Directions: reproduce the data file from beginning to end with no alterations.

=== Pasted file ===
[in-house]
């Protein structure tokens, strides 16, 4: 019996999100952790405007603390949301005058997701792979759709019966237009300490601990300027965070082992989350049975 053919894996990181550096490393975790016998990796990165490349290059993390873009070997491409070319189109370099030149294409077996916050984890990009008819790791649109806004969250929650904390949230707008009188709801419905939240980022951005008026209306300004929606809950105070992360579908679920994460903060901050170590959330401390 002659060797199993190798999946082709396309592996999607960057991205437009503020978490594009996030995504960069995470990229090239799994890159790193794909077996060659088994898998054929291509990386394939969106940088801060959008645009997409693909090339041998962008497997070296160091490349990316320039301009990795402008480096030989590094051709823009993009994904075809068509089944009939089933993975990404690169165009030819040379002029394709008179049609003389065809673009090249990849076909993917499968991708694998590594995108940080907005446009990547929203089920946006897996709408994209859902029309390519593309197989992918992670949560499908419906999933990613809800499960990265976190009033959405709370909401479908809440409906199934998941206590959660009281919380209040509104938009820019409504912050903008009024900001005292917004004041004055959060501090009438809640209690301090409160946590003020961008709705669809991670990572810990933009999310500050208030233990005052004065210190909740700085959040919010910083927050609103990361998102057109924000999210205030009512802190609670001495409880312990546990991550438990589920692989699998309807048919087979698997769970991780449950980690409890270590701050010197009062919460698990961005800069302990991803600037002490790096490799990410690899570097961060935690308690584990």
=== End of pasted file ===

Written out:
[in-house]
């Protein structure tokens, strides 16, 4: 019996999100952790405007603390949301005058997701792979759709019966237009300490601990300027965070082992989350049975 053919894996990181550096490393975790016998990796990165490349290059993390873009070997491409070319189109370099030149294409077996916050984890990009008819790791649109806004969250929650904390949230707008009188709801419905939240980022951005008026209306300004929606809950105070992360579908679920994460903060901050170590959330401390 002659060797199993190798999946082709396309592996999607960057991205437009503020978490594009996030995504960069995470990229090239799994890159790193794909077996060659088994898998054929291509990386394939969106940088801060959008645009997409693909090339041998962008497997070296160091490349990316320039301009990795402008480096030989590094051709823009993009994904075809068509089944009939089933993975990404690169165009030819040379002029394709008179049609003389065809673009090249990849076909993917499968991708694998590594995108940080907005446009990547929203089920946006897996709408994209859902029309390519593309197989992918992670949560499908419906999933990613809800499960990265976190009033959405709370909401479908809440409906199934998941206590959660009281919380209040509104938009820019409504912050903008009024900001005292917004004041004055959060501090009438809640209690301090409160946590003020961008709705669809991670990572810990933009999310500050208030233990005052004065210190909740700085959040919010910083927050609103990361998102057109924000999210205030009512802190609670001495409880312990546990991550438990589920692989699998309807048919087979698997769970991780449950980690409890270590701050010197009062919460698990961005800069302990991803600037002490790096490799990410690899570097961060935690308690584990």